Escaped Monkeys From Crash Give Disease To Woman, Michelle Fallon


Driver Michelle Fallon, whom stopped to help when truck crashed in Pennsylvania with 100 monkeys, and put her hand in one of the cages says she now has a cough and pink eye after one of the macaques hissed in her face.

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Pennsylvania | A truck transporting one hundred monkeys had crash last week off of Interstate 80. Authorities had asked for people to contact them should they see monkeys. At the end, all one hundred monkeys were accounted for. Yoohoo! We guess NOT!

It has been reported that so far, one woman whom has been exposed and in contact with the monkeys is now on antivirals.

State police had urged people not to look for or capture the cynomolgus macaque monkey following the crash on a State Route 54 near an Interstate 80 exit in Danville, about 130 miles from Philadelphia. The monkeys were on their way to the lab.

‘Anyone who sees or locates the monkey is asked not to approach, attempt to catch, or come in contact with the monkey. Please call 911 immediately,’ troopers had tweeted prior to locating the primates.

Trooper Lauren Lesher had said the concern was ‘due to it not being a domesticated animal and them being in an unknown territory. It is hard to say how they would react to a human approaching them.’

A woman who stopped to help after a truck carrying 100 lab monkeys crashed in Pennsylvania fears she’s caught an illness after one of the macaques hissed in her face, leaving her with pink eye symptoms.

Michelle Fallon, from Danville near Scranton, was driving directly behind the vehicle when it crashed, throwing animal crates all over the highway and smashing some to pieces. Three of the macaques escaped and went on the run, but all have since been captured and humanely euthanized. All of the other monkeys – who’d arrived in the US from Mauritius that morning, and were en route to a lab, have been accounted for.

Fallon has now had a rabies shot, and wrote about the symptoms she has since suffered on Facebook – and also told PA Homepage that she’d developed symptoms of pink eye – an inflammation or infection of the eye ball.

‘I was close to the monkeys, I touched the crates, I walked through their feces so I was very close. So I called (a helpline) to inquire, you know, was I safe?

‘Because the monkey did hiss at me and there were feces around, and I did have an open cut, they just want to be precautious.’

Michelle Fallon

Fallon said she got out to help both the driver and the animals in their cages, initially believing them to be cats. When she approached and put her hand on the cage, she says the monkey hissed at her.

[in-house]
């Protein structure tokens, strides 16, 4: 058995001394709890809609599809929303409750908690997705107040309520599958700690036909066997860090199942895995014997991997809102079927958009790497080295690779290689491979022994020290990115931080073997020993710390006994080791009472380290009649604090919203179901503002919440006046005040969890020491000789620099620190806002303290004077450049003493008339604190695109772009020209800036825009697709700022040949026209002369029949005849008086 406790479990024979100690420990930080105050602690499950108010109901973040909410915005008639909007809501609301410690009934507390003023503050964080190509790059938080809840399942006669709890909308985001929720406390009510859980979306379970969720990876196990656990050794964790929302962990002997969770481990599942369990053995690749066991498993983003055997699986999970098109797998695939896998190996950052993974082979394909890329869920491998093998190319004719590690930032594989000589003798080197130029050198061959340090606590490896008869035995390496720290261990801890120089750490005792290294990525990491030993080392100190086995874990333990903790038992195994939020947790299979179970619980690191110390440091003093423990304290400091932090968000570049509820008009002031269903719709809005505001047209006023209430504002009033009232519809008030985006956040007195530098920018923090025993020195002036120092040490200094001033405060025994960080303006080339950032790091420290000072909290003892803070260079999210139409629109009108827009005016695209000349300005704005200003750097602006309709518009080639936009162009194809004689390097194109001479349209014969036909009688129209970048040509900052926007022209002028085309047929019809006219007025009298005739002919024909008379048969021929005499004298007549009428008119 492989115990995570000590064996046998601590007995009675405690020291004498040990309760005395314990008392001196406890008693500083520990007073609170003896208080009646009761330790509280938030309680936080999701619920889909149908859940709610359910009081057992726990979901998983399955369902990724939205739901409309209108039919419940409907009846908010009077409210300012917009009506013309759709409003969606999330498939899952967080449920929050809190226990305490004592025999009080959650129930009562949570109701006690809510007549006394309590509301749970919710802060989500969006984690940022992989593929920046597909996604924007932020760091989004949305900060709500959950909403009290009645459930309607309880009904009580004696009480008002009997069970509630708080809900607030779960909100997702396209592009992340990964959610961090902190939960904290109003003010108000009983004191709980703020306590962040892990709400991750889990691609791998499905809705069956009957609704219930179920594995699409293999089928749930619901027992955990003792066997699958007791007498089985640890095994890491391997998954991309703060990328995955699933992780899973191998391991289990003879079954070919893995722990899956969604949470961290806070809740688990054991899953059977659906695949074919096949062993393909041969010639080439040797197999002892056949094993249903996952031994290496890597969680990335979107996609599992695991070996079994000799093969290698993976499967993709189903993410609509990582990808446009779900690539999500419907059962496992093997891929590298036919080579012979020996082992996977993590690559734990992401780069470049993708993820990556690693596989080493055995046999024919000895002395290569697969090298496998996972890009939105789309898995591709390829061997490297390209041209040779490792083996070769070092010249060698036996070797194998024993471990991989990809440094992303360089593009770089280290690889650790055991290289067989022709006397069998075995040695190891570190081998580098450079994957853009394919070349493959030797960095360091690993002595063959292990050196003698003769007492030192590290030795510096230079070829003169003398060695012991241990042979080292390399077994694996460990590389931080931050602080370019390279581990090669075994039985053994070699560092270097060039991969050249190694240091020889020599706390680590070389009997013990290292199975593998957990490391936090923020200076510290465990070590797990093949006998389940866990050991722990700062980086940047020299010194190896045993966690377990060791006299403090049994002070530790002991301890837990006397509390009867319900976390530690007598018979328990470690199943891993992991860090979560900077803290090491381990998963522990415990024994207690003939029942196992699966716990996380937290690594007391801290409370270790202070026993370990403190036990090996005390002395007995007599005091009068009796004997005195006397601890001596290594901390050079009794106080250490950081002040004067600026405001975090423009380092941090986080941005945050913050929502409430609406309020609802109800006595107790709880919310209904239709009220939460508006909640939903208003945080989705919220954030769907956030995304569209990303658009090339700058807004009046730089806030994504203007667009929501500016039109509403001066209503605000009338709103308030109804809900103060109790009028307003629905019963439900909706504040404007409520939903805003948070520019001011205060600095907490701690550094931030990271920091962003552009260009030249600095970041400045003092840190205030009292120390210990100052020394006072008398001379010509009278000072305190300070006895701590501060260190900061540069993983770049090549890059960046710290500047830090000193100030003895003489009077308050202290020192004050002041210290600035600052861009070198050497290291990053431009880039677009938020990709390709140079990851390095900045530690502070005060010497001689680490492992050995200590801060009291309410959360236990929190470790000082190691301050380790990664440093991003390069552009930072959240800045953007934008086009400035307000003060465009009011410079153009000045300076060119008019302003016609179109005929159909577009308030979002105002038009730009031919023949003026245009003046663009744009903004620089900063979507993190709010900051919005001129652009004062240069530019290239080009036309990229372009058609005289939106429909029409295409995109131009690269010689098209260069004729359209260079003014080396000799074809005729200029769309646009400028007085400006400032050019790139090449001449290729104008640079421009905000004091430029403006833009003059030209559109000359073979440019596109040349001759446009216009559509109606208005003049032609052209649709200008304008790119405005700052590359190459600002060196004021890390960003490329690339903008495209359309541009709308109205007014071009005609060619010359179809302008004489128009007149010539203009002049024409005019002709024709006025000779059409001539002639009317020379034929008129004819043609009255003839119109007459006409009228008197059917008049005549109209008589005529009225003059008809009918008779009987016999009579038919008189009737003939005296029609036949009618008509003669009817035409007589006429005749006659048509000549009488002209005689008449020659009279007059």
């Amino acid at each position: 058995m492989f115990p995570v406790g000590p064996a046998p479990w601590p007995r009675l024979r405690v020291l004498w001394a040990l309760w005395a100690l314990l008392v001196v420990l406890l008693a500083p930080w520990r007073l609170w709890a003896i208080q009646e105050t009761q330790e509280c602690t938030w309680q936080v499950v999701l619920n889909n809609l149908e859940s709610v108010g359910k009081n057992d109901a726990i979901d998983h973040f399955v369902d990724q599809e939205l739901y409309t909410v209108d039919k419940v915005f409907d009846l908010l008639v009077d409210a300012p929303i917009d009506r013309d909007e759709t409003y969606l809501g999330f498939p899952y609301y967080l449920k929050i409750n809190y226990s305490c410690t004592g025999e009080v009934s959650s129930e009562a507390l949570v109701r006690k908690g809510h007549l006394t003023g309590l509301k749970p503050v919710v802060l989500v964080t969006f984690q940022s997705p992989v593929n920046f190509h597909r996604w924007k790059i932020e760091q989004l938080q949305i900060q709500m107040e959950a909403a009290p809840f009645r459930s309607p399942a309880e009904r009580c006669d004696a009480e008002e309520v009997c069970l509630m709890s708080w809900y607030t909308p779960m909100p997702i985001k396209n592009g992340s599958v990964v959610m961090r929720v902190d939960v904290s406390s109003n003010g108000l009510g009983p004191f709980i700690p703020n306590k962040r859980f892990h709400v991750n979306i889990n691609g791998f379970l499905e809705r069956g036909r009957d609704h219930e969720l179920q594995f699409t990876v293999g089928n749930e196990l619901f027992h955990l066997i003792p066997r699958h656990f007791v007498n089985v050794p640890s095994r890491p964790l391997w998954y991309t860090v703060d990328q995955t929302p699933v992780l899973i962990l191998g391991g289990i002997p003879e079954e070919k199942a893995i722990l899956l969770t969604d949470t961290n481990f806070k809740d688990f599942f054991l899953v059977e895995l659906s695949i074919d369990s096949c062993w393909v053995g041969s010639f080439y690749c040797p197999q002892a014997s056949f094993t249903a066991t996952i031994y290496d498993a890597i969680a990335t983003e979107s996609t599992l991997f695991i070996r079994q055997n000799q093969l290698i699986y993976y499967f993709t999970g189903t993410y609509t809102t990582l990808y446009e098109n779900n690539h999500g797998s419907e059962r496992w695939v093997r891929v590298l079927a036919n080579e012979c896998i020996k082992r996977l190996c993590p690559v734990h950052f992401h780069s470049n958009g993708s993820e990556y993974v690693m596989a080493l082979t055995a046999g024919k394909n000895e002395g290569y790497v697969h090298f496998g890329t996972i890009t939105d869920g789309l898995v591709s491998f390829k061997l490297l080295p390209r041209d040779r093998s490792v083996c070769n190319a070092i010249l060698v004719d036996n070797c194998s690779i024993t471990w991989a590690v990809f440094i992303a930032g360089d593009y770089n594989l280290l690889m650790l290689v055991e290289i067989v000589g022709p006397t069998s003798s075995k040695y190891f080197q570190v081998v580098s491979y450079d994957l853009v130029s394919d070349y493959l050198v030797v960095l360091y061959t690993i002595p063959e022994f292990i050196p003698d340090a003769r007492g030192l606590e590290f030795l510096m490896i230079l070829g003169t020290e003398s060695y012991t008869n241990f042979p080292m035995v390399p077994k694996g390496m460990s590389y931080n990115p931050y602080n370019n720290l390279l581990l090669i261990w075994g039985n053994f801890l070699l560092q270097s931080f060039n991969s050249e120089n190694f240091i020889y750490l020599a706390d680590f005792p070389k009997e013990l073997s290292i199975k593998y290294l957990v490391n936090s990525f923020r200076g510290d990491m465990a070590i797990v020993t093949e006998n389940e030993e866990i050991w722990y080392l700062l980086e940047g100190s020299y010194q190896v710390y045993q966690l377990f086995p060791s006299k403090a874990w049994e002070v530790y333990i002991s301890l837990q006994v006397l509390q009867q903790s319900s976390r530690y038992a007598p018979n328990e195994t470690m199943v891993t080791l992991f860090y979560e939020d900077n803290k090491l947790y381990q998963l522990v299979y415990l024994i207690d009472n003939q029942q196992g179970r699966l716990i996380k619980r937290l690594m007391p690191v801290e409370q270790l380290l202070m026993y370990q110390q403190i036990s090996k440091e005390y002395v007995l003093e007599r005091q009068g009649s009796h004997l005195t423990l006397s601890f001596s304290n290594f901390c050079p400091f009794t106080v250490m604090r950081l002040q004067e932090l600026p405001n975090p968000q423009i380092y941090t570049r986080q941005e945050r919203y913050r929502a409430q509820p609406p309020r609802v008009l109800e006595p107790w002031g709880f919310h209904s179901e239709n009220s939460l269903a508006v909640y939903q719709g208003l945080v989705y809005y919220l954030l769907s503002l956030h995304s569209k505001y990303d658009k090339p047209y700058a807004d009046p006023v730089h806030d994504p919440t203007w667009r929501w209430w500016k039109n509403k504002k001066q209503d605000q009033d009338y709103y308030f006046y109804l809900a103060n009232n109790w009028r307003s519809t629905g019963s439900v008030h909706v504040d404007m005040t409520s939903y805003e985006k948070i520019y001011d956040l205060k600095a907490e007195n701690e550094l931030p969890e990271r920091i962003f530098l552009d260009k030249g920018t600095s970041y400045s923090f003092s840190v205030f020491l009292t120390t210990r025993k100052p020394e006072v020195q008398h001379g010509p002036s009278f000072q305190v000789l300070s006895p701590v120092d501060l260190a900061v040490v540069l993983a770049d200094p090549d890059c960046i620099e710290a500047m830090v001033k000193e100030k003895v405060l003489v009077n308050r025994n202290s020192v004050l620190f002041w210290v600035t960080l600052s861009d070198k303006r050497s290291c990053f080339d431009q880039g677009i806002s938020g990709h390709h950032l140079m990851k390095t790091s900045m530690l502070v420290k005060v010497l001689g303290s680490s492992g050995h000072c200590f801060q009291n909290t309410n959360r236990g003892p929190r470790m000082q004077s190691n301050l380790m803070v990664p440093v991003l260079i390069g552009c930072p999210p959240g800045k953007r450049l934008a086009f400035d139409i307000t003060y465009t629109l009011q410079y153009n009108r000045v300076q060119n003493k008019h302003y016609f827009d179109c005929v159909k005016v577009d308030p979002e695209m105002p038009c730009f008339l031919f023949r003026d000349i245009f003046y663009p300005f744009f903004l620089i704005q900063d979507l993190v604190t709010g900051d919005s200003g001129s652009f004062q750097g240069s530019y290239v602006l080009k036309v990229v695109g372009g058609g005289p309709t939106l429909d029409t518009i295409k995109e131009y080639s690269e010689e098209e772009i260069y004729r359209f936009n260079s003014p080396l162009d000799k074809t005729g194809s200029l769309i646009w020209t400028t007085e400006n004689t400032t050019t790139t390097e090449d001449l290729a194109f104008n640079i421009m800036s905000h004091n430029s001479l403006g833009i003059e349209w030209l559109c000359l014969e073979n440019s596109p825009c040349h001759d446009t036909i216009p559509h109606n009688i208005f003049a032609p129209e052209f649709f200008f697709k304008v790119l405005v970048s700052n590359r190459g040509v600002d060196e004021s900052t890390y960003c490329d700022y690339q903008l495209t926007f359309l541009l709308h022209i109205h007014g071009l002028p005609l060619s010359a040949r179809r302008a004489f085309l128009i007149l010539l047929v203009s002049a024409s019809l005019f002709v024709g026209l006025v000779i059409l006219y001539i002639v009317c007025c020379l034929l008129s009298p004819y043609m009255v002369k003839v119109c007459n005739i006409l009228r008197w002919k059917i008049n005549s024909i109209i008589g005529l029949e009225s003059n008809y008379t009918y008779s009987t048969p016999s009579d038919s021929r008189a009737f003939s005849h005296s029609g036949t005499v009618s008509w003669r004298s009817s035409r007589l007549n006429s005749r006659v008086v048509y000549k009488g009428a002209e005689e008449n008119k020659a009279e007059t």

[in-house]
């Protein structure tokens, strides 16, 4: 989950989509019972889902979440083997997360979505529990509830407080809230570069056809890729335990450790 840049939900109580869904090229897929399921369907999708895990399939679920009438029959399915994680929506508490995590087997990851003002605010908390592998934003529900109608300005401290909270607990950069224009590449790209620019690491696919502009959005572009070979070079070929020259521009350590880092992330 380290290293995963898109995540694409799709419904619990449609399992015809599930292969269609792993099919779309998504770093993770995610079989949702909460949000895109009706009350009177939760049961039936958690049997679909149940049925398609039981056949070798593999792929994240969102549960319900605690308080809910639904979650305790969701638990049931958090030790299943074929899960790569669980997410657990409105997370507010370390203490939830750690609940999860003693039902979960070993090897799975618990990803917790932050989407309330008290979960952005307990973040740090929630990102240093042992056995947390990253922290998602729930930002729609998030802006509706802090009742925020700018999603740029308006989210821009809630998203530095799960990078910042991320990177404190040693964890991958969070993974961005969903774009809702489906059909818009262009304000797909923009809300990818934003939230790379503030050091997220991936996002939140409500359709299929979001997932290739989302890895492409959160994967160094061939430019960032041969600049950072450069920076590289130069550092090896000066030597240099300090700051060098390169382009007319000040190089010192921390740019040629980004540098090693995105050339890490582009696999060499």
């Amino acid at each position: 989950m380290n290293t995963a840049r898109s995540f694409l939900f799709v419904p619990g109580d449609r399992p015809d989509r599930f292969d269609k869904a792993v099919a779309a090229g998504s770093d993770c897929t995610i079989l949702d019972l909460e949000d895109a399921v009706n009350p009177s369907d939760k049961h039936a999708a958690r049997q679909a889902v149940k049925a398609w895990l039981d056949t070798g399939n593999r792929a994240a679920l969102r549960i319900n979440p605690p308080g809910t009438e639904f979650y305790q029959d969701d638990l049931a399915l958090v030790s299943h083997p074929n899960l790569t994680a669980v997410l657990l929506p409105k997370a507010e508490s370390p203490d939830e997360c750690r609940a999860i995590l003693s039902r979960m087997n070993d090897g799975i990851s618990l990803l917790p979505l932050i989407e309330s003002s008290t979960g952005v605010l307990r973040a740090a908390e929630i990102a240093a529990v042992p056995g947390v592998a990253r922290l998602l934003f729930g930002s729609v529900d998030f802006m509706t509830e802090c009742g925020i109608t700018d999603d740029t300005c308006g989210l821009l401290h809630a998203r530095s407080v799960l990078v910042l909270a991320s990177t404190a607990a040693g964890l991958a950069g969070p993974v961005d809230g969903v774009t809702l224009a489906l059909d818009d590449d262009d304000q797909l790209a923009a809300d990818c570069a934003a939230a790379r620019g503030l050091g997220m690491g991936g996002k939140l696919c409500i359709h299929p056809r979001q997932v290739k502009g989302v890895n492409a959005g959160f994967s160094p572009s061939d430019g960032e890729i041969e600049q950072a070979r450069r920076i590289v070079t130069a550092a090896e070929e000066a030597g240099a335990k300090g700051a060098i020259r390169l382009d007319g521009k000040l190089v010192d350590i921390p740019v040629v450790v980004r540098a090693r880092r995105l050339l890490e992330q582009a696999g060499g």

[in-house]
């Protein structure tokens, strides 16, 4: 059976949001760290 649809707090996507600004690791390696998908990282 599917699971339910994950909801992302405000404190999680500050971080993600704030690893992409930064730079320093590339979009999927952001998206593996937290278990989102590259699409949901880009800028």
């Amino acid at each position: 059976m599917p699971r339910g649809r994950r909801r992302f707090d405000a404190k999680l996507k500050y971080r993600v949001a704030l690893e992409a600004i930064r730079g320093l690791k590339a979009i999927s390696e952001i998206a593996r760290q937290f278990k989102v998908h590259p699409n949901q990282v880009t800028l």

The day following the accident, Fallon suddenly developed a cough and pink eye, which became so bad that she had to visit the emergency room at Geisinger Medical Center in Danville.

Infectious disease doctors gave her the first of four rabies injections together with some anti-viral drugs.

She said on Facebook that she was monitoring for symptoms of rabies and monkey herpes virus B.

‘What a day! I tried to help out at an accident and was told there were cats in the crates. So I went over to pet them only to find out it’s monkeys. Then I noticed that there was three in each, with some completely broken, so I knew four had got away,’ Fallon wrote of her experience on her Facebook page.

‘I came home to go to bed and my aunt ran into a news crew and she found out not to get too close to the monkey. Well, I tried to pet one. I touched the crates and walked in poop. I was told meet the police at the scene to talk about exposure’, she explained.

‘I spoke with the police and a woman from the CDC I am getting a letter and I’m very low risk for I don’t know what yet. But my symptoms are covid symptoms. Like seriously. A day from hell!’

Fallon has been told to keep a close eye on her health for the next month in case she develops any infectious disease as a result of being so close to them.

The test monkeys were on their way to a laboratory in Florida when the truck crashed into a garbage truck.

Fallon said that she spoke with the pickup driver and a passenger directly after the crash.

The driver appeared to be disoriented, and the passenger thought he might have injured his legs, she said.

The pickup was heading west on I-80 when it got off at the Danville exit and then immediately tried to get back on, driving across the other lane.

Fallon explained how she was behind the pickup when it was hit on the passenger side by the dump truck, tearing off the front panel of the trailer and sending more than a dozen crates tumbling out.

She and another motorist who stopped to help were standing near the scene when the other driver said he thought he saw a cat run across the road, Fallon said.

The shipment of monkeys was en route to a CDC-approved quarantine facility after arriving Friday morning at New York’s Kennedy Airport from Mauritius, the agency said.

Crates littered the road Friday as troopers searched for the monkeys, rifles in hand.

Meanwhile, Valley Township firefighters used thermal imaging to locate the animals, with a also assisting the recover effort.

The US Centers for Disease Control and Prevention (CDC) said the agency provided ‘technical assistance’ to state police.

The truck had been on its way to a lab at the time of the crash.

The location of the lab and the type of research for which the monkeys were destined weren’t clear, but the cynomolgus monkeys are often used in medical studies.

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